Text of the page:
Posted on : July 7, 2010 | By : Mona Lisa Vito | In : Reform
Even as federal Medicaid funds through the stimulus package dwindle, experts and state officials are collaborating on ways to identify and enroll eligible children in CHIP and traditional Medicaid this year. They are also working on similar strategies to target the millions of adults who will become eligible for Medicaid in 2014. Kaiser Health Network recently interviewed three health policy analysts for their take on how states can bring the nearly 5 million eligible but unenrolled children into the Children’s Health Insurance Program. The experts from the National Academy for State Health Policy, the Center for Children and Families at Georgetown, the Kaiser Family Foundation, and the Center on Budget and Policy Priorities enumerated several strategies states could adopt.
First, simplify Medicaid enrollment by giving states the option to enroll children automatically based on their records with other government agencies like those that administer food stamps or subsidized school lunch programs. In early 2010, Louisiana identified nearly 10,000 children via its food stamp program who were eligible for CHIP or Medicaid by not enrolled. Express lane eligibility could be expanded by developing a joint Medicaid/CHIP online application which eliminates the now-mandatory in-person interview. This expedited process is currently allowed for enrolling children under a 2009 federal law and 18 states already use it as an option. Federal law could further be changed to allow express lane enrollment for adults, especially those who will become Medicaid eligible in 2014. Creating an express lane process which applies to all Medicaid eligible individuals would encourage enrollment by lowering the barriers to entry. Eligibility terms could also be increased from 6 months to 1 year, and the process for renewing Medicaid coverage could be streamlined.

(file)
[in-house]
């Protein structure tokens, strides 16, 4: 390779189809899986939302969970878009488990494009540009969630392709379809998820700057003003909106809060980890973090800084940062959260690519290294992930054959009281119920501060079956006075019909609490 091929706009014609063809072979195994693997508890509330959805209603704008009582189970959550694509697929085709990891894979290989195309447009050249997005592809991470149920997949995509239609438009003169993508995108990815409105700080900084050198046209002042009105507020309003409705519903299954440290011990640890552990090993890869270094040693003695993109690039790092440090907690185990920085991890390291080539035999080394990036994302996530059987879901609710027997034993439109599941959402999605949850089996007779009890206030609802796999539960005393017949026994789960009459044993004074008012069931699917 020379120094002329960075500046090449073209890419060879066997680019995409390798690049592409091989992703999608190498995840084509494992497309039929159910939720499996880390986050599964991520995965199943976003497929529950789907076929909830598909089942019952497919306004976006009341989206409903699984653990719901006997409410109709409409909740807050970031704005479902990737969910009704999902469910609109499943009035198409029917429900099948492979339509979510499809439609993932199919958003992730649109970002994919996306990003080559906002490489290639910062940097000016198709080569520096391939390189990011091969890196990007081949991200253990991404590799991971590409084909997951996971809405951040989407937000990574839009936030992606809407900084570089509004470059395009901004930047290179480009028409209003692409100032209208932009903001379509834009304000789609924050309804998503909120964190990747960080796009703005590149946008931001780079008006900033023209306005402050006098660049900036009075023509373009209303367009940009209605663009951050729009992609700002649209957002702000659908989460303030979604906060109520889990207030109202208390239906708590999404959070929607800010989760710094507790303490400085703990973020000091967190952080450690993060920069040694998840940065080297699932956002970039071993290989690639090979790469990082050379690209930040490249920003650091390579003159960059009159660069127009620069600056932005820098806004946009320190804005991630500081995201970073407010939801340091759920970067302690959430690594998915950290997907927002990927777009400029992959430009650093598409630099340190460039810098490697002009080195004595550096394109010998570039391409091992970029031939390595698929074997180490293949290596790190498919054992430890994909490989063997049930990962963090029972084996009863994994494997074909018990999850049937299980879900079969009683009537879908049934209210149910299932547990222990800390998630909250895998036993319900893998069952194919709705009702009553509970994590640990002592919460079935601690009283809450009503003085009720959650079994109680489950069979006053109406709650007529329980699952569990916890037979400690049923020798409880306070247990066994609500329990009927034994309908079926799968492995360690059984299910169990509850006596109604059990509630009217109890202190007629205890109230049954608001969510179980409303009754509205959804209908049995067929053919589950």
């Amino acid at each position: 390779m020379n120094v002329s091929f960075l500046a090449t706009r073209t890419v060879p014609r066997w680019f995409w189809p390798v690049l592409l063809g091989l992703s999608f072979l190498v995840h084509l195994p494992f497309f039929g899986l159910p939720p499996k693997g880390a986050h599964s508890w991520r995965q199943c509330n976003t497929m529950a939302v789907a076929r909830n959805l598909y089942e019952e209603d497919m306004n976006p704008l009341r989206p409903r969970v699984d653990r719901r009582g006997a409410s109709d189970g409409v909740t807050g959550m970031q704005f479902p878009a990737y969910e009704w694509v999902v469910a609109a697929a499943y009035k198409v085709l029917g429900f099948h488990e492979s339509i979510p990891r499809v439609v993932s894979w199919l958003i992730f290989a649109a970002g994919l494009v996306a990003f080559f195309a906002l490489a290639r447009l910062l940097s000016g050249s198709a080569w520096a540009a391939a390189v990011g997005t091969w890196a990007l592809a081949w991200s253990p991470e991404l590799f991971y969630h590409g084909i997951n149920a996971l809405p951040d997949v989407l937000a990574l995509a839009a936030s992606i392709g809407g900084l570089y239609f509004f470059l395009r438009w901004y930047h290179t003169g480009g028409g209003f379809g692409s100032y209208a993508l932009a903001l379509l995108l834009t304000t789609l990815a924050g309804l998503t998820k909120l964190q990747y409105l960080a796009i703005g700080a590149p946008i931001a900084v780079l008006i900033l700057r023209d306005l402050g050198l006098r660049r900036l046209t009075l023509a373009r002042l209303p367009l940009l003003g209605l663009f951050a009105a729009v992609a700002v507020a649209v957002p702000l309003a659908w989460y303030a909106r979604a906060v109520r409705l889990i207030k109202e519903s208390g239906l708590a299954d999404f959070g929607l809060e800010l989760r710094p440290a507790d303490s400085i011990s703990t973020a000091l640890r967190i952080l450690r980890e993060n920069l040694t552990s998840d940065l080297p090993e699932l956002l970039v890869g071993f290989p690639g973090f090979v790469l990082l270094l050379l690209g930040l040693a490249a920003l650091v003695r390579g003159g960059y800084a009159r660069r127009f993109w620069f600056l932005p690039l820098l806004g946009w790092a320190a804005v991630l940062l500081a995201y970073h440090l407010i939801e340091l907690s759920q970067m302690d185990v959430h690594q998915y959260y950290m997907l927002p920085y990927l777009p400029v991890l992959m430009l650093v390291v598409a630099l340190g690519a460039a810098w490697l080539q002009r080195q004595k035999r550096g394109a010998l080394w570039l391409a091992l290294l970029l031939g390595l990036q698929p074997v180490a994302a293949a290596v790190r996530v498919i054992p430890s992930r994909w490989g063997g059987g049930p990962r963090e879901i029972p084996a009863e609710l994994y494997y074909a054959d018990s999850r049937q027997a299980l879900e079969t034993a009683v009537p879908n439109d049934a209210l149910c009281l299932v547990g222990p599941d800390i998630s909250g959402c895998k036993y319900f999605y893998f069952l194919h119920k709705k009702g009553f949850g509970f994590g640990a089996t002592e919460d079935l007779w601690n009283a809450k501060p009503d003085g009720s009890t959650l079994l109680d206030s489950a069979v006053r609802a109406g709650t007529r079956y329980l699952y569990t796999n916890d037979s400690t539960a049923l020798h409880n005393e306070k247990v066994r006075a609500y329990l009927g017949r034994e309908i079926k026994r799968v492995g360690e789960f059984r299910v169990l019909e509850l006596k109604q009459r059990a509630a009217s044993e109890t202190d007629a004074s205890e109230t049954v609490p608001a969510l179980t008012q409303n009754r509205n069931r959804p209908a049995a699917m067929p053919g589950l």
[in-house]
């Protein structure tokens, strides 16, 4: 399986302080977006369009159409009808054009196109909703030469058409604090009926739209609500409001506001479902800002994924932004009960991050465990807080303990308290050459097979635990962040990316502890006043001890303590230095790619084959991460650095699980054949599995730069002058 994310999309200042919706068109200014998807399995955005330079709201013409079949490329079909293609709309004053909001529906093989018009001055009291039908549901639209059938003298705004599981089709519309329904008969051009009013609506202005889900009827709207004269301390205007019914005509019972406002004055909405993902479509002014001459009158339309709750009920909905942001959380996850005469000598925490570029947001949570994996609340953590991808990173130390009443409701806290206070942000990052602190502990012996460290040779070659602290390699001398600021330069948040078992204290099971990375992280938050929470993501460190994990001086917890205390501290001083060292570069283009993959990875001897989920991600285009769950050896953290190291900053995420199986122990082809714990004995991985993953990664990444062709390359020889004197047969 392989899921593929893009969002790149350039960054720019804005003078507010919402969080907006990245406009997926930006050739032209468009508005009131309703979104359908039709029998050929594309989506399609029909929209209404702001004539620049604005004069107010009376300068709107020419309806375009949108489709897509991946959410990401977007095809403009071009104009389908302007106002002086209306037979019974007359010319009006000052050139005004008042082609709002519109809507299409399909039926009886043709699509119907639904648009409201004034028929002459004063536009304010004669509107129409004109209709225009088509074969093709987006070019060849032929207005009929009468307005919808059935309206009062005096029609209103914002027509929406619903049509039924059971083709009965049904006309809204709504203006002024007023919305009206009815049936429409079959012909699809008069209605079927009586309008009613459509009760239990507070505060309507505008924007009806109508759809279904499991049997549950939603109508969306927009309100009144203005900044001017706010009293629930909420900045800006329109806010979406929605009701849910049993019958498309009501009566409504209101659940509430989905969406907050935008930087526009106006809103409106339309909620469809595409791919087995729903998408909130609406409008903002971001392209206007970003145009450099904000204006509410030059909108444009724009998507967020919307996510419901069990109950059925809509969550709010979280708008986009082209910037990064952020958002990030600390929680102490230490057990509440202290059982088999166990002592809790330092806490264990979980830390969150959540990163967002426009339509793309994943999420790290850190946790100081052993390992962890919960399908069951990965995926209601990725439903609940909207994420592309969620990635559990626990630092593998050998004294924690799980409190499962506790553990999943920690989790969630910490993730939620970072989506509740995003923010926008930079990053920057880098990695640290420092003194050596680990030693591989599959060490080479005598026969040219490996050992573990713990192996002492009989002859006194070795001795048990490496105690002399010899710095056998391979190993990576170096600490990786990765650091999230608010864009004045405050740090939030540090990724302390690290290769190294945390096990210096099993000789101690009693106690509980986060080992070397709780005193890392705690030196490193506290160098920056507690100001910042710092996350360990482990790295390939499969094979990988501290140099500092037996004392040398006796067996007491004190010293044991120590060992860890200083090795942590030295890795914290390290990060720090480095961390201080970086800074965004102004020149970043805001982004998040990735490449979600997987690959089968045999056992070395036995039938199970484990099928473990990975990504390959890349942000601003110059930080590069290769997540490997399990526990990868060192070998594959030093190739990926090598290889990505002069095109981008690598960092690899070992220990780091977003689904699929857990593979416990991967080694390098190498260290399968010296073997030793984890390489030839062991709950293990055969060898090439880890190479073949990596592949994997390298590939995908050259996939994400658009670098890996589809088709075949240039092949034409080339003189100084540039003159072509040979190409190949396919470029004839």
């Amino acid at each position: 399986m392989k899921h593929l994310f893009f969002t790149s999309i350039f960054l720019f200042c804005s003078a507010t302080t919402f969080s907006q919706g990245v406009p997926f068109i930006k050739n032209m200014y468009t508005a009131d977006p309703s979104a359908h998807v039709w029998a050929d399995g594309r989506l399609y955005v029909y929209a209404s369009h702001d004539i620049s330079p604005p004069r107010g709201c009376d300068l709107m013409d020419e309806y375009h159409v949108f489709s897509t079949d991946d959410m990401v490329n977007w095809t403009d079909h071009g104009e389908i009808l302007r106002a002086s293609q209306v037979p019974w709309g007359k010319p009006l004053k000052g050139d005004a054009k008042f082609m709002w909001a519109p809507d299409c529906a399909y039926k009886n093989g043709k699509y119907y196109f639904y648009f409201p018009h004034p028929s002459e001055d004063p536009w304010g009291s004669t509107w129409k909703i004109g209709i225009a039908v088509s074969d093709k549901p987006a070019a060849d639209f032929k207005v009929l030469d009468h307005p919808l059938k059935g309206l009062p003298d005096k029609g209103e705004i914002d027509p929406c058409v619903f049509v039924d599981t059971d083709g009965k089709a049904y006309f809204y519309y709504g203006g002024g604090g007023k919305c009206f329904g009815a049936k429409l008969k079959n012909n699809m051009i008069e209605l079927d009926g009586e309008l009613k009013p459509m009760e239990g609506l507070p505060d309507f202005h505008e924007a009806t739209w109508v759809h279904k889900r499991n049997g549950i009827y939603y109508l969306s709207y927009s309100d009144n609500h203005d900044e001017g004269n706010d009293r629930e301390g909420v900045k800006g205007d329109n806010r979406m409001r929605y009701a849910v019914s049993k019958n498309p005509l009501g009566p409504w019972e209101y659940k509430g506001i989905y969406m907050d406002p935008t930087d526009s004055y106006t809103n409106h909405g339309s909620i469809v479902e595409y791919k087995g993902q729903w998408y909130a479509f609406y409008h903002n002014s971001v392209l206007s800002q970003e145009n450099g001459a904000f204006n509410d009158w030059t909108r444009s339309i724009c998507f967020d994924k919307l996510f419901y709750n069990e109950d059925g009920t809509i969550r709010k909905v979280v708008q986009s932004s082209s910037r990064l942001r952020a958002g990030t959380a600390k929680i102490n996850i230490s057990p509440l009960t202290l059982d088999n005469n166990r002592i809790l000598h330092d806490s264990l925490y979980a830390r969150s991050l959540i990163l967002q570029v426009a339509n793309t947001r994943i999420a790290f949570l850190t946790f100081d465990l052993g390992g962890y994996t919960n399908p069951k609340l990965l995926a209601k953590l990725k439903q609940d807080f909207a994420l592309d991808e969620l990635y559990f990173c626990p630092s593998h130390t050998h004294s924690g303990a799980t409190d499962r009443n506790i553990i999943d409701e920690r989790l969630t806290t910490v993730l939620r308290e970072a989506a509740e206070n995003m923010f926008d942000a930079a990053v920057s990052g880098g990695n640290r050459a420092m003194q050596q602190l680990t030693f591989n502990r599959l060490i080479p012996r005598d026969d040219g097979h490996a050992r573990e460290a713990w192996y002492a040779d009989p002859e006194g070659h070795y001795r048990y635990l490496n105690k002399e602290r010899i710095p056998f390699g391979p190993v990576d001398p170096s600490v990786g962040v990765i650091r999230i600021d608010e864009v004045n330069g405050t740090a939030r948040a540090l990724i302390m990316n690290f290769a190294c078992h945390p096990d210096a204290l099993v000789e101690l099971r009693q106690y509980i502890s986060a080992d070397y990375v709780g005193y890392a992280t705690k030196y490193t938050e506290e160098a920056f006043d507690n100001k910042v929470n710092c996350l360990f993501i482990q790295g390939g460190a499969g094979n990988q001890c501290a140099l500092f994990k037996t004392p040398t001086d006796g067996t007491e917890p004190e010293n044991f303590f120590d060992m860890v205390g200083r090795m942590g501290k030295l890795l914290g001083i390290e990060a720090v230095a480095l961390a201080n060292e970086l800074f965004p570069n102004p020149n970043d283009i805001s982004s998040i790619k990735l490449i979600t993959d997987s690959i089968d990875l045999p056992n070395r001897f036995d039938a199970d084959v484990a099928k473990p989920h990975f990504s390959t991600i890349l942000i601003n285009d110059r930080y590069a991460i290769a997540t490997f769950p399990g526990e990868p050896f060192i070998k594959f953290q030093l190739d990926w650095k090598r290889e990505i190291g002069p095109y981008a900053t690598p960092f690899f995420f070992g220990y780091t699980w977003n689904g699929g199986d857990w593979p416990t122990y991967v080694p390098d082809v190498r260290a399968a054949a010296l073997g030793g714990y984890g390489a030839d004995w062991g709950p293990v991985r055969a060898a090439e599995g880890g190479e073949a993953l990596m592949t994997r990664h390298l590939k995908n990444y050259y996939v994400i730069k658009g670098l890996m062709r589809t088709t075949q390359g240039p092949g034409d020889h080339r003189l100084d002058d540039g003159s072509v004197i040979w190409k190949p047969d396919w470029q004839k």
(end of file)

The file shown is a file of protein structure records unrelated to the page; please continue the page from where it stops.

New Strategies Employed to Enroll More Children & Adults in Medicaid